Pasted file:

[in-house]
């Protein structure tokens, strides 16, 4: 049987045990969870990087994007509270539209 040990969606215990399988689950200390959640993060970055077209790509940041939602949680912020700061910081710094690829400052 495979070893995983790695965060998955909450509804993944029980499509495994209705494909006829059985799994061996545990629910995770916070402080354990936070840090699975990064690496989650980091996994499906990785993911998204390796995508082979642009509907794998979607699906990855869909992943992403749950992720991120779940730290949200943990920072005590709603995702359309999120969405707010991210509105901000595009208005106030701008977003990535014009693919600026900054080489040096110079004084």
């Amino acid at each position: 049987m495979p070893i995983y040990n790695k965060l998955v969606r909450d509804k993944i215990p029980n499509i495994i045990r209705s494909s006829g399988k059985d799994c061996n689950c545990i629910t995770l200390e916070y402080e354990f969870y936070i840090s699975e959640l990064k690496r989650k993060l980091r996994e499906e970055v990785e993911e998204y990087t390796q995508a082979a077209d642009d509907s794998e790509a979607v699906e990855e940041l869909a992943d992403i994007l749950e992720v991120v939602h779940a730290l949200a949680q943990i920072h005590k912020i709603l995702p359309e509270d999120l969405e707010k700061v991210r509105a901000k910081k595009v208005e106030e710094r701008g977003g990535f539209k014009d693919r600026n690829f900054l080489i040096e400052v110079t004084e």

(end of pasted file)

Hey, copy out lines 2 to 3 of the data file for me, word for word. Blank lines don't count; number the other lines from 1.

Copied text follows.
């Protein structure tokens, strides 16, 4: 049987045990969870990087994007509270539209 040990969606215990399988689950200390959640993060970055077209790509940041939602949680912020700061910081710094690829400052 495979070893995983790695965060998955909450509804993944029980499509495994209705494909006829059985799994061996545990629910995770916070402080354990936070840090699975990064690496989650980091996994499906990785993911998204390796995508082979642009509907794998979607699906990855869909992943992403749950992720991120779940730290949200943990920072005590709603995702359309999120969405707010991210509105901000595009208005106030701008977003990535014009693919600026900054080489040096110079004084």
């Amino acid at each position: 049987m495979p070893i995983y040990n790695k965060l998955v969606r909450d509804k993944i215990p029980n499509i495994i045990r209705s494909s006829g399988k059985d799994c061996n689950c545990i629910t995770l200390e916070y402080e354990f969870y936070i840090s699975e959640l990064k690496r989650k993060l980091r996994e499906e970055v990785e993911e998204y990087t390796q995508a082979a077209d642009d509907s794998e790509a979607v699906e990855e940041l869909a992943d992403i994007l749950e992720v991120v939602h779940a730290l949200a949680q943990i920072h005590k912020i709603l995702p359309e509270d999120l969405e707010k700061v991210r509105a901000k910081k595009v208005e106030e710094r701008g977003g990535f539209k014009d693919r600026n690829f900054l080489i040096e400052v110079t004084e």